Dr Amelia Hadfield, Jean Monnet Chair and Director of the Centre for European Studies (CEFEUS) at Canterbury Christ Church University, stayed up the whole night to analyse and discuss the GE2017 election results live on BBC Radio Kent. Below she summarises the factors that shaped the election result in Canterbury and other Kent constituencies.
What a night. The swing-o-meters didn’t know which way to point. Labour swings to Tory. Tory swings back to Labour. Rock-solid majorities passing away, improbable gains slowly but surely made, and all the while the spectre a hung parliament slowly took shape in the wee hours of the morning.
In elections, you search for sureties. That’s why polls are so helpful. Or used to be. They are supposed to point to general trends, and whether they’re coming or going. But what polls can’t predict are local upsets. Not even the fabled exit poll – still the most reliable predictor – can give analysts a ground-level indication of where an upset will take place. Like Kent.
Kent is true blue Tory country, with its sure-footed 17 Conservatives, rooted in the county in 2010. Some less firmly rooted than others – 5 incumbents held a majority of less than 10,000. But three major trends have begun to upset this picture.
First, the complete collapse of the UKIP vote. Labour and Conservative effectively harvested the UKIP rump between them in each of the seats that fronted a UKIP candidate. In other locations – like Canterbury – UKIP didn’t even put a candidate forward.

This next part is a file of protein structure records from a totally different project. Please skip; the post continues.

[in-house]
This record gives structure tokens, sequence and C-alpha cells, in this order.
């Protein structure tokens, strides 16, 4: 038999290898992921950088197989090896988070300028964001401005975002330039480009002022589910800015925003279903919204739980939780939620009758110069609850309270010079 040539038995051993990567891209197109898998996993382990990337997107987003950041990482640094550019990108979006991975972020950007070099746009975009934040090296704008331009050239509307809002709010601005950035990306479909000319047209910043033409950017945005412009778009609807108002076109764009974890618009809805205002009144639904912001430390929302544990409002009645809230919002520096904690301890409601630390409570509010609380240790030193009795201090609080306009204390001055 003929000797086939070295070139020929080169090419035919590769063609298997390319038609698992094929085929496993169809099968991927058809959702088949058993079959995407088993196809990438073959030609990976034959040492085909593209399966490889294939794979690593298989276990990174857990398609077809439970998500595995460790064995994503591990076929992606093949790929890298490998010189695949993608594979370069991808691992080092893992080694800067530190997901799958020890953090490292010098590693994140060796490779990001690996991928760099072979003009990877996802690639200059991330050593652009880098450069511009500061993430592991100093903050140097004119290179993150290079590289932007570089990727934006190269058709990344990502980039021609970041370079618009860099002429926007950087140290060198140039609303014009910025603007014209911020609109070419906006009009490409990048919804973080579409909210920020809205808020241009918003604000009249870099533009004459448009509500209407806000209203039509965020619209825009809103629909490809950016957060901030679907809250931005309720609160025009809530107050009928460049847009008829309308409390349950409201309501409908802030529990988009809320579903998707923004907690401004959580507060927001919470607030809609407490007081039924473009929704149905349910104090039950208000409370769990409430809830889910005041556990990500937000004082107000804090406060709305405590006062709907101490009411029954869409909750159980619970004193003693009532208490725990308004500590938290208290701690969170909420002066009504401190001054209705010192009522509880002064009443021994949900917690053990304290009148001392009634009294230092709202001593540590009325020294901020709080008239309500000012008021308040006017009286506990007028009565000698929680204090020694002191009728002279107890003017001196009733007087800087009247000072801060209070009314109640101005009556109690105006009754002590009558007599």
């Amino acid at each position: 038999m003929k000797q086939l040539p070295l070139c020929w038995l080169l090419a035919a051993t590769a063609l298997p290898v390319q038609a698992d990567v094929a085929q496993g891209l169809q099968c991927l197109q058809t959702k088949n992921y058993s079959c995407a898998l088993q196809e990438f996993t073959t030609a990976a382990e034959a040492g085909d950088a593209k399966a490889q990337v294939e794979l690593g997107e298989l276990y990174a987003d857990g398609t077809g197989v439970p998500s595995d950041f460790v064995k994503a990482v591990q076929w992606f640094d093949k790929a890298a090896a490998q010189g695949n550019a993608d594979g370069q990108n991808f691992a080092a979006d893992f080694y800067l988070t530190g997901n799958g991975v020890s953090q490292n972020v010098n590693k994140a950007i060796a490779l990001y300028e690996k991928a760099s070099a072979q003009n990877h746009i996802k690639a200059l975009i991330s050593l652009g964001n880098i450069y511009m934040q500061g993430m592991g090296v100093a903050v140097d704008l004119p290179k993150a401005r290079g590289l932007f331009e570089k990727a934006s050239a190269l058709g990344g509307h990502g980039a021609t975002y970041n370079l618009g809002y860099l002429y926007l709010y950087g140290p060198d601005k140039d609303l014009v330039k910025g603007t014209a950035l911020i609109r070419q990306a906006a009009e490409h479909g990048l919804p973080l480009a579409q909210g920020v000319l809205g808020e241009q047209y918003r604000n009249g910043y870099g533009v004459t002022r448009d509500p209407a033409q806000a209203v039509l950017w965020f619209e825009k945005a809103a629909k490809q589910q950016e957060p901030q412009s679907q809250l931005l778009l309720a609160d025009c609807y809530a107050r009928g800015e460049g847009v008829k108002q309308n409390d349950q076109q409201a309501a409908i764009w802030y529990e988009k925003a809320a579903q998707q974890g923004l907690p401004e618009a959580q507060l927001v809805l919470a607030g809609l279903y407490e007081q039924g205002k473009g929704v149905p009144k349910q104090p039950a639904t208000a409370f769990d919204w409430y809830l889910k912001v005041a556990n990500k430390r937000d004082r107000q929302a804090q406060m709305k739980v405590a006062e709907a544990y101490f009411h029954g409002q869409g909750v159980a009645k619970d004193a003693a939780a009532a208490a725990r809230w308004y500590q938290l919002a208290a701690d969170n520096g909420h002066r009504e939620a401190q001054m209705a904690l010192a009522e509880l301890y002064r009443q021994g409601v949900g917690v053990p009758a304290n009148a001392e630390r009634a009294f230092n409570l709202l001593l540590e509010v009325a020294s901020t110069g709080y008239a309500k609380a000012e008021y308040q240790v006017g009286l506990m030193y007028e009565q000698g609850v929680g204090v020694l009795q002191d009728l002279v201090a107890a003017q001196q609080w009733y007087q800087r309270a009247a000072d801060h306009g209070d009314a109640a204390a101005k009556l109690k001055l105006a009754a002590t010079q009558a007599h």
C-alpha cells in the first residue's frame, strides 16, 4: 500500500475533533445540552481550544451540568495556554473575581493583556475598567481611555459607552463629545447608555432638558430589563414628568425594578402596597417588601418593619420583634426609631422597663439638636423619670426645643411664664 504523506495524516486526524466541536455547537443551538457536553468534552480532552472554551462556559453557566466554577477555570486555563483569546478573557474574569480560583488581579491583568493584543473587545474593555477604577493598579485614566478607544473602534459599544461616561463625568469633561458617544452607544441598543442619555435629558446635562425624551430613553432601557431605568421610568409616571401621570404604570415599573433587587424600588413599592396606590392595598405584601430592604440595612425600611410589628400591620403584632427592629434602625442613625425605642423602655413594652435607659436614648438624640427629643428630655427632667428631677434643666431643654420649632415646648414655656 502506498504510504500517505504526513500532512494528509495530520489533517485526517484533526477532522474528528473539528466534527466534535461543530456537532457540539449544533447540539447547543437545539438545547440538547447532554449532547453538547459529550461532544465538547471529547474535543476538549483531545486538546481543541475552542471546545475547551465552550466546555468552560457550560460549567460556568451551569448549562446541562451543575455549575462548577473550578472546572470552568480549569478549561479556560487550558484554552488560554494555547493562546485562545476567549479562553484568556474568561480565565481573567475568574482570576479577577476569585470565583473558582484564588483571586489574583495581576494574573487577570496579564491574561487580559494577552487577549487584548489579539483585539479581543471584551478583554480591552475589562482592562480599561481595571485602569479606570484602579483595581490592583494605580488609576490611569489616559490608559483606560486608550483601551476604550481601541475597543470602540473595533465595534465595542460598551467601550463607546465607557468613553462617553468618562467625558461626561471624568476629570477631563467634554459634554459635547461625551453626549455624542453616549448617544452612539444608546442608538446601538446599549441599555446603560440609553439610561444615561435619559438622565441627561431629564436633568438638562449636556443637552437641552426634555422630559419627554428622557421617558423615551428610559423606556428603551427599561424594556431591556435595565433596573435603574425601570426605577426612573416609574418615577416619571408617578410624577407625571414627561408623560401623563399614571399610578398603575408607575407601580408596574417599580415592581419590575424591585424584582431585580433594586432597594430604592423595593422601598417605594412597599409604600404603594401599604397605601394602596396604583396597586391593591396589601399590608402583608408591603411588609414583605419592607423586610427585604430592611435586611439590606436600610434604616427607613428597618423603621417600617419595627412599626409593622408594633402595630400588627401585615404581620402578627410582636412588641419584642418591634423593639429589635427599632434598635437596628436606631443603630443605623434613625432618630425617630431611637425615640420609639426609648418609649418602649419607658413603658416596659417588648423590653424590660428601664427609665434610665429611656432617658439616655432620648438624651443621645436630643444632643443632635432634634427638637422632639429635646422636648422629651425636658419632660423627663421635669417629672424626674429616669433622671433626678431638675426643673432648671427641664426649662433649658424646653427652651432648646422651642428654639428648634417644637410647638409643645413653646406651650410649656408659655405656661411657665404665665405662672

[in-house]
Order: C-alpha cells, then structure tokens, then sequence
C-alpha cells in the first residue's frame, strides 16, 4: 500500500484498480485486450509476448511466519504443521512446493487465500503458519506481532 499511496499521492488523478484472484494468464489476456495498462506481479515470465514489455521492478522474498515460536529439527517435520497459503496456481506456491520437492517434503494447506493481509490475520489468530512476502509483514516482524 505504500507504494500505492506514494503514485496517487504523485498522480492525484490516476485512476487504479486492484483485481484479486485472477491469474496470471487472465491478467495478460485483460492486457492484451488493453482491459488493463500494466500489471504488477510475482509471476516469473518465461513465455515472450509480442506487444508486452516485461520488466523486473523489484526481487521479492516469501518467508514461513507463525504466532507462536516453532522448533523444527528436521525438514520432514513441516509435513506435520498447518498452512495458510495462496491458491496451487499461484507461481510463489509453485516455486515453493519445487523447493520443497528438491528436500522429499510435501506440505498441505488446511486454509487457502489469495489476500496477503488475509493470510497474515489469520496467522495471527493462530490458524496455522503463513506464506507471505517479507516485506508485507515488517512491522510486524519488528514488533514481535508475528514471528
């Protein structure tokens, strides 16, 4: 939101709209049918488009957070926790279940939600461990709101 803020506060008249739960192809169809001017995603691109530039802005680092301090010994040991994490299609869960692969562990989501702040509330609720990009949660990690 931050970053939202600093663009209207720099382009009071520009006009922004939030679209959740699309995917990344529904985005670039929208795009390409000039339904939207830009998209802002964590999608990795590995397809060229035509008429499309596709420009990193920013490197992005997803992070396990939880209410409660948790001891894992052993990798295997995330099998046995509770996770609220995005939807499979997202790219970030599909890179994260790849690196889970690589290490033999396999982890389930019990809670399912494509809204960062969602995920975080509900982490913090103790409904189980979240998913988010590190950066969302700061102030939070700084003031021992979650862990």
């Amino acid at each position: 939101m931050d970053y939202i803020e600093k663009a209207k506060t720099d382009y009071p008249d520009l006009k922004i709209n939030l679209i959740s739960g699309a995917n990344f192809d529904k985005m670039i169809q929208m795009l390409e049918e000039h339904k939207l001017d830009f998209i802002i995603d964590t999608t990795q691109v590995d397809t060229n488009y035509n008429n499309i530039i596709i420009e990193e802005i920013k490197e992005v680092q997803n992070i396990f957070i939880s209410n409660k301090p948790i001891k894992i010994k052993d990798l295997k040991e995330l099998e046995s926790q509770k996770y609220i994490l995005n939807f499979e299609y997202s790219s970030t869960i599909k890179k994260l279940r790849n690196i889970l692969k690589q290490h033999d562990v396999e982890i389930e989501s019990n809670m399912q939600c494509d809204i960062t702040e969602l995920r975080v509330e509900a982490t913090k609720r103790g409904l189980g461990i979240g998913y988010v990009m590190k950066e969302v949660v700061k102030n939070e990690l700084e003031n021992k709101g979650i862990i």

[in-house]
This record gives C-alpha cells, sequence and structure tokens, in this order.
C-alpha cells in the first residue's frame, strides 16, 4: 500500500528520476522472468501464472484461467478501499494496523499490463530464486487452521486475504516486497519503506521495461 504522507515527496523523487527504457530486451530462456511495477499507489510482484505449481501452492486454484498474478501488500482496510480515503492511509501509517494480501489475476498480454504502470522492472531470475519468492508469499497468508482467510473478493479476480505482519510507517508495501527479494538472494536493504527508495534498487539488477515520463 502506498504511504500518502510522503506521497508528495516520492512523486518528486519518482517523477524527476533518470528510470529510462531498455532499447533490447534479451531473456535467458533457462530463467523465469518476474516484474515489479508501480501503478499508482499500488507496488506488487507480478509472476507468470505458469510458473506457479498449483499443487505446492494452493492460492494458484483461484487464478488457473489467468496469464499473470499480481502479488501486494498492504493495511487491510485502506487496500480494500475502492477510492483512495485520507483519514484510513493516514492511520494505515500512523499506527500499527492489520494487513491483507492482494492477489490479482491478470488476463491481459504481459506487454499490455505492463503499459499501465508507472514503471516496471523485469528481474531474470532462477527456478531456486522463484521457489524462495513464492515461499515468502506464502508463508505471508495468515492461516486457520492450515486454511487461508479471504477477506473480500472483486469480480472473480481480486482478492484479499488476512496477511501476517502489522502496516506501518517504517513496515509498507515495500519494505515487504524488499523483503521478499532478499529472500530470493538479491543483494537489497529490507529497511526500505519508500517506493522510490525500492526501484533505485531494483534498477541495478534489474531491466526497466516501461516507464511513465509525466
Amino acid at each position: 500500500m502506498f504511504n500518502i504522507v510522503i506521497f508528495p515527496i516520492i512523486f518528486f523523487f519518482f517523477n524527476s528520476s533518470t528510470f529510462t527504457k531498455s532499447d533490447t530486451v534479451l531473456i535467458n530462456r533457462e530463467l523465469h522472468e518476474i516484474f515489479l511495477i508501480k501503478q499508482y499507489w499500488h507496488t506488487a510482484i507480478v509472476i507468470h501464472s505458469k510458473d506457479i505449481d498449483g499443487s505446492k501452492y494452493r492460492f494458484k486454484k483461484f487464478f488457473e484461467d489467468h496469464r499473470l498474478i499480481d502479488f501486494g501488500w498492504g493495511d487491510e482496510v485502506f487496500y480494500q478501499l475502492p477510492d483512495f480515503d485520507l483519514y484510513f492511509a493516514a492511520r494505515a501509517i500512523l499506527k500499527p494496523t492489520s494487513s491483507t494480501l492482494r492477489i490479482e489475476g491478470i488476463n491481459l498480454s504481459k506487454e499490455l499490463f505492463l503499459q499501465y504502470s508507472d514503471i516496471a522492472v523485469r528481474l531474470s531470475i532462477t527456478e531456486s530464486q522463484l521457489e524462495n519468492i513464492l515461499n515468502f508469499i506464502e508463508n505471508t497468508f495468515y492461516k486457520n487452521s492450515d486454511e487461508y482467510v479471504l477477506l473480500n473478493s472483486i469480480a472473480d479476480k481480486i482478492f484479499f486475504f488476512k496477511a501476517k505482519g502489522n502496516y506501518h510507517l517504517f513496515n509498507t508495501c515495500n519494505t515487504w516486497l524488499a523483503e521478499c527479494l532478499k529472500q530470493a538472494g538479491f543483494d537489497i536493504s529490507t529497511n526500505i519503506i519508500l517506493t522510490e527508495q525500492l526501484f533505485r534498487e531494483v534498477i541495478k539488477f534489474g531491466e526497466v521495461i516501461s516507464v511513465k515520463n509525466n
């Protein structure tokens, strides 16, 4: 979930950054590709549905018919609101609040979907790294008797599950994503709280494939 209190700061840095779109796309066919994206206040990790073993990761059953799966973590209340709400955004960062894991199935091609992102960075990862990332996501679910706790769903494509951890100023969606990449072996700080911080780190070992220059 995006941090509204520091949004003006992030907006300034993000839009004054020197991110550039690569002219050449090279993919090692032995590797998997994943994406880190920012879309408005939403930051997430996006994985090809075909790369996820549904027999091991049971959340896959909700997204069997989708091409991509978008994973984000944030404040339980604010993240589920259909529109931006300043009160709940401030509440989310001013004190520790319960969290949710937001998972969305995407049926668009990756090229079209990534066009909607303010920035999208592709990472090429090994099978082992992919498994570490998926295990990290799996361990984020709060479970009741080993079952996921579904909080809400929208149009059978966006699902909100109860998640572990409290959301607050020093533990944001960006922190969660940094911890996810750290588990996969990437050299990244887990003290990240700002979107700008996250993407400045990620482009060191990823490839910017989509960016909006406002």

Second, the increased Labour vote share in virtually every seat. And not just a small increase, but doubling the share of the 2015 election. Examples: Ashford which confirmed Tory Damian Green, but saw Labour’s Sally Gathern produce 17,000 votes up from Brendan Chilton’s results of 10, 580 in 2015. Or Faversham and Mid-Kent which safely returned Tory Helen Whately with an increased majority, but saw a Labour groundswell from 7,403 in 2015 to the heady heights of 12,977 under Michael Desmond. Folkestone and Hythe, same story: UKIP’s 12, 526 votes in 2015 decimated to 2, 565 this year under Stephen Priestley, while Labour jumped from 7,939 in 2015 to 16,000+ under Laura Davison, despite returning Tory Damian Collins with 32, 197.
Against this, the third factor – that of a genuine upset in Canterbury, one which demonstrated that local issues are every bit as vital as national visibility. This is important because in comparison to other counties, Kent MPs are particularly well-positioned in terms of their Parliamentary and Ministerial responsibilities. From Sir Michael Fallon of Sevenoaks (Secretary of Defence), to Greg Clark of Tunbridge Wells (Secretary of Business, Energy and Industrial Strategy), to Damian Green of Ashford (Secretary for Work and Pensions) to Tracey Crouch of Chatham and Aylesford (Minister for Sport, Heritage and Tourism), Kent ‘represents’. Charlie Elphicke of Dover was a former government whip, while Helen Whately of Faversham and Mid-Kent chairs the All Party Parliamentary Groups for Fruit and Vegetable Farming, and for Mental Health. And so on. Not bad for one county.